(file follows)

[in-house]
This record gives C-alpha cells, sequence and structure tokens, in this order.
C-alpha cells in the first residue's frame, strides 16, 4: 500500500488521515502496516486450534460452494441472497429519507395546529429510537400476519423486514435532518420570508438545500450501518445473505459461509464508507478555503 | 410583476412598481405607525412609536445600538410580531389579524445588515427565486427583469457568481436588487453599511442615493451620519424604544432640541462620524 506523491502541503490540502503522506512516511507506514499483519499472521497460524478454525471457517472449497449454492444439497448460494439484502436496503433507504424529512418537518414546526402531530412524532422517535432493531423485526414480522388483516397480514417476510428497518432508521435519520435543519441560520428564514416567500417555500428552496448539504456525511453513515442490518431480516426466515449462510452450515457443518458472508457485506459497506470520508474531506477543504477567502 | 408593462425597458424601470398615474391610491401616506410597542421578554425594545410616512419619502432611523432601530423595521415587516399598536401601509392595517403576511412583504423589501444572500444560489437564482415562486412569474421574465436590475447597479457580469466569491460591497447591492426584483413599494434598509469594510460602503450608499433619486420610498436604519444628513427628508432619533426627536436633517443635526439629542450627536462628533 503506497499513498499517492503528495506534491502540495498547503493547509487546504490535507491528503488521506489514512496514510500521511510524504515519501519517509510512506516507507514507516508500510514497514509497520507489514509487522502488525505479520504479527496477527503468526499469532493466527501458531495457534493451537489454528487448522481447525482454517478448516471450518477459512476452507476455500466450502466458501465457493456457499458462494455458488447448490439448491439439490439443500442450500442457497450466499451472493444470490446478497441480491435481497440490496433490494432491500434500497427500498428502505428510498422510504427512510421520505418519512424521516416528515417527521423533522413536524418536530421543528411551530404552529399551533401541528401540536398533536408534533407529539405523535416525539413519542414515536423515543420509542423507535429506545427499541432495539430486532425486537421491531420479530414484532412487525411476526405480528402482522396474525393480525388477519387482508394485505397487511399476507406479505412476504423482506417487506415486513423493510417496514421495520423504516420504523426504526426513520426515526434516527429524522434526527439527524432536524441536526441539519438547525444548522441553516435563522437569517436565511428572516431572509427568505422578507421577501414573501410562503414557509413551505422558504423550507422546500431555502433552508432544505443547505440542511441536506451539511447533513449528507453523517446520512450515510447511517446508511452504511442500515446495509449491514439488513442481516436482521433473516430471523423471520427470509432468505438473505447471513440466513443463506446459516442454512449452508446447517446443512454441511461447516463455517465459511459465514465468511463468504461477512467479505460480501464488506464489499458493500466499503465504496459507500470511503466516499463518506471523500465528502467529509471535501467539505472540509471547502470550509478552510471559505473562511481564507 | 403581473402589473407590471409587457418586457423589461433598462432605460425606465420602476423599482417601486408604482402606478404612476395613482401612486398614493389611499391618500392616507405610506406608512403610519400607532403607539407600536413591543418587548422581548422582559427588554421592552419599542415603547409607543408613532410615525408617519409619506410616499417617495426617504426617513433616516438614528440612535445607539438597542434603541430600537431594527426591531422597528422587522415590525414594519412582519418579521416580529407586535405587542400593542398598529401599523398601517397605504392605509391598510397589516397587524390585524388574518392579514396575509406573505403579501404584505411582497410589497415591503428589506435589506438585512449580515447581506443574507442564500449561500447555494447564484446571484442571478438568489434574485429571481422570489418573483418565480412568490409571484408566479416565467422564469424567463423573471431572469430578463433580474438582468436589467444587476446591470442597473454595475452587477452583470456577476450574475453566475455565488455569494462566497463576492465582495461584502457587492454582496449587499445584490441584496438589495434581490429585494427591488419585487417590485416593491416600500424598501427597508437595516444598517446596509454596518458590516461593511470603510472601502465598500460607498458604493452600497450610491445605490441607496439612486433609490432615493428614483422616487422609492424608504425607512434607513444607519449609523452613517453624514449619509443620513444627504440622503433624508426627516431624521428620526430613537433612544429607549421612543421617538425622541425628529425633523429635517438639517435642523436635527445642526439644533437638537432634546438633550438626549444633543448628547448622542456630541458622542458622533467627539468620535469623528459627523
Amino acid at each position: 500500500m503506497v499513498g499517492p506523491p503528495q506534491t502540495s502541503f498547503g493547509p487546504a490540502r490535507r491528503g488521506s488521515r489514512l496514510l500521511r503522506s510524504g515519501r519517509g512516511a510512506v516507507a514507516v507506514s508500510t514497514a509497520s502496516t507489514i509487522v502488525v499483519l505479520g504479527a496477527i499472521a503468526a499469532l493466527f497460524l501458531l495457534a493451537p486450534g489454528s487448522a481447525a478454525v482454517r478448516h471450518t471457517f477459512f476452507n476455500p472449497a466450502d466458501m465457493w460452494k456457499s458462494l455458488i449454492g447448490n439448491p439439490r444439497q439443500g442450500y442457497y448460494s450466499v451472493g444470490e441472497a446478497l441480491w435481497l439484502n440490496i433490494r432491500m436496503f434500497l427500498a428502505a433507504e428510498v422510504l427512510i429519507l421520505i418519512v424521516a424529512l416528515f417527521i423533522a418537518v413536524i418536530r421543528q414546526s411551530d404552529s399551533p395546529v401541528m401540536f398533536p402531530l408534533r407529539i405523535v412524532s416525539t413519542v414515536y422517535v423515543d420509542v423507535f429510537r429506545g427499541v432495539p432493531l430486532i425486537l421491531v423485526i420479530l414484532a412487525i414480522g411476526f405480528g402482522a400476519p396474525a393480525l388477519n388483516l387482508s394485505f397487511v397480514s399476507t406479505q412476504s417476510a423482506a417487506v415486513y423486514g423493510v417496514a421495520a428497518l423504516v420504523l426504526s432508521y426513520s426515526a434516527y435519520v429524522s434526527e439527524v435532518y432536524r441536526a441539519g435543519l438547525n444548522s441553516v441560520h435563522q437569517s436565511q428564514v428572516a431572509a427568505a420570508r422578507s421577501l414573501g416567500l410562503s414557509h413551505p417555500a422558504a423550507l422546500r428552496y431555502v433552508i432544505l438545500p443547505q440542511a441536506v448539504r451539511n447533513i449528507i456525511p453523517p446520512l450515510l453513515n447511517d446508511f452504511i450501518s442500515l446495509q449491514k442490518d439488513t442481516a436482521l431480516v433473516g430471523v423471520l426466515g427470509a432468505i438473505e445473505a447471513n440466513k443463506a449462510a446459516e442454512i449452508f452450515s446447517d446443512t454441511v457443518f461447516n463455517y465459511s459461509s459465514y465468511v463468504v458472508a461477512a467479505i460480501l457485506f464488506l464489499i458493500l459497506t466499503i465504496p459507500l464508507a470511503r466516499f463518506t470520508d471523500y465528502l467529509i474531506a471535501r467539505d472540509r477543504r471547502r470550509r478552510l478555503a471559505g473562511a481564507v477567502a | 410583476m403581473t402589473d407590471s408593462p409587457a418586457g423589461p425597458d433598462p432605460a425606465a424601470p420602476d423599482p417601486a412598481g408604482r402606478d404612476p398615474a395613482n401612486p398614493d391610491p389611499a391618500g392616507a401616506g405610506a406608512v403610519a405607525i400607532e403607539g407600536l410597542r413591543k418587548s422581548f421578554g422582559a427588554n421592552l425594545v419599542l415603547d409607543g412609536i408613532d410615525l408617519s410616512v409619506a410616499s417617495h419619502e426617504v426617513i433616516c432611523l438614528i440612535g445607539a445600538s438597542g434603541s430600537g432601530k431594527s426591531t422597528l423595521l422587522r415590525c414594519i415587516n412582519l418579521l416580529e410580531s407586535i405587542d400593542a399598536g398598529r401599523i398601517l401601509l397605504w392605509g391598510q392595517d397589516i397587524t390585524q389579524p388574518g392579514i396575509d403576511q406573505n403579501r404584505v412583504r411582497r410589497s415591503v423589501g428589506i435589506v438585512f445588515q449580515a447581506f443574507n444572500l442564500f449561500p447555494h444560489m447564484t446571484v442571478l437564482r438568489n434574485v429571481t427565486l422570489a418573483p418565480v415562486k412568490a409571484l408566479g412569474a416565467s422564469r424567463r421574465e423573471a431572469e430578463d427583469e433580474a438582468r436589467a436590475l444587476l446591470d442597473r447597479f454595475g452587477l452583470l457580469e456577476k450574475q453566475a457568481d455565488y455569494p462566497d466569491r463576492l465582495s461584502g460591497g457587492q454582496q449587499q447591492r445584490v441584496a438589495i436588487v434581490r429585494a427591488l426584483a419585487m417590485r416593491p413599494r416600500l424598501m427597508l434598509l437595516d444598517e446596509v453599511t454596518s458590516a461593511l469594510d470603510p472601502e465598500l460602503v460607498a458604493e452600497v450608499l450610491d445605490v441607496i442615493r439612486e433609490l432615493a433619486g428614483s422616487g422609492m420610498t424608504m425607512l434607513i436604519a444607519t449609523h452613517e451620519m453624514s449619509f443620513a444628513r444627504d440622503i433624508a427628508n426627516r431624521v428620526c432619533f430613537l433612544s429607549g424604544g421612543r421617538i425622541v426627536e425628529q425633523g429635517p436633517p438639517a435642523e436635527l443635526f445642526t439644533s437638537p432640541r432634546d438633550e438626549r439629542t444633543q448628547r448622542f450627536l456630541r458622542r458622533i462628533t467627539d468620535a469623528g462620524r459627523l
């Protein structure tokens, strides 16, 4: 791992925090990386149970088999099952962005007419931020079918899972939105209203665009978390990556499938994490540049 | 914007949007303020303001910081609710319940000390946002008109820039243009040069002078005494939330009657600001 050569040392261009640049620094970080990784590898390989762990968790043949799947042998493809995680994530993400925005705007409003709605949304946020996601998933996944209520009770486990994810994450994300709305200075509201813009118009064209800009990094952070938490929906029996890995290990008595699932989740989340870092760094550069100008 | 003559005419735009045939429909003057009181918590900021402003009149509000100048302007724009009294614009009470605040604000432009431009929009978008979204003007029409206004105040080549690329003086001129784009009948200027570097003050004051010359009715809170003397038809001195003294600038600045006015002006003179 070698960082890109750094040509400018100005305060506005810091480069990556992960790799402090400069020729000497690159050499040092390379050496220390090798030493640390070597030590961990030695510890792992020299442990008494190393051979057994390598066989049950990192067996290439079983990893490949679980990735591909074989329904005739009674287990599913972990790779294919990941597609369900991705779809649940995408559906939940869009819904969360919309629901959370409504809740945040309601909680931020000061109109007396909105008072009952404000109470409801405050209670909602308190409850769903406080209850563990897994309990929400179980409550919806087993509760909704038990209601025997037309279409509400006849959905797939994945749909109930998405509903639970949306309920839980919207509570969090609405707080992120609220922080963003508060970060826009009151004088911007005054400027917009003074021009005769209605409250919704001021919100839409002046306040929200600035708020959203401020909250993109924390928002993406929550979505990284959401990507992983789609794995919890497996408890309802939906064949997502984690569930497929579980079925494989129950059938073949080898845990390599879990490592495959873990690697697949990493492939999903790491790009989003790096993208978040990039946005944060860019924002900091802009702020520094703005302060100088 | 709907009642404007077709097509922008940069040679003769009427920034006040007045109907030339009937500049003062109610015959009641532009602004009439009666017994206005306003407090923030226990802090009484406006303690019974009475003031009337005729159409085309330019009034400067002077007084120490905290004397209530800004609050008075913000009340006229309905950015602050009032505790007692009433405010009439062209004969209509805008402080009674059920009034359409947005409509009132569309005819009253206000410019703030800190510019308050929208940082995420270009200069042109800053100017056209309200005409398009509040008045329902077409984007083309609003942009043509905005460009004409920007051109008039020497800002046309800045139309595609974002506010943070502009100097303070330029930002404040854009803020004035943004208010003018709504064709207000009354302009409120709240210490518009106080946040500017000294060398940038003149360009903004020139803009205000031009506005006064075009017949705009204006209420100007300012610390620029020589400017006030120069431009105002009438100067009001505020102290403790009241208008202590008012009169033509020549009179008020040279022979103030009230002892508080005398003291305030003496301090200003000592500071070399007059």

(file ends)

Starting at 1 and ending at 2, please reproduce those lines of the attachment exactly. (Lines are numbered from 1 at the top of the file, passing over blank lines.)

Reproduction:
[in-house]
This record gives C-alpha cells, sequence and structure tokens, in this order.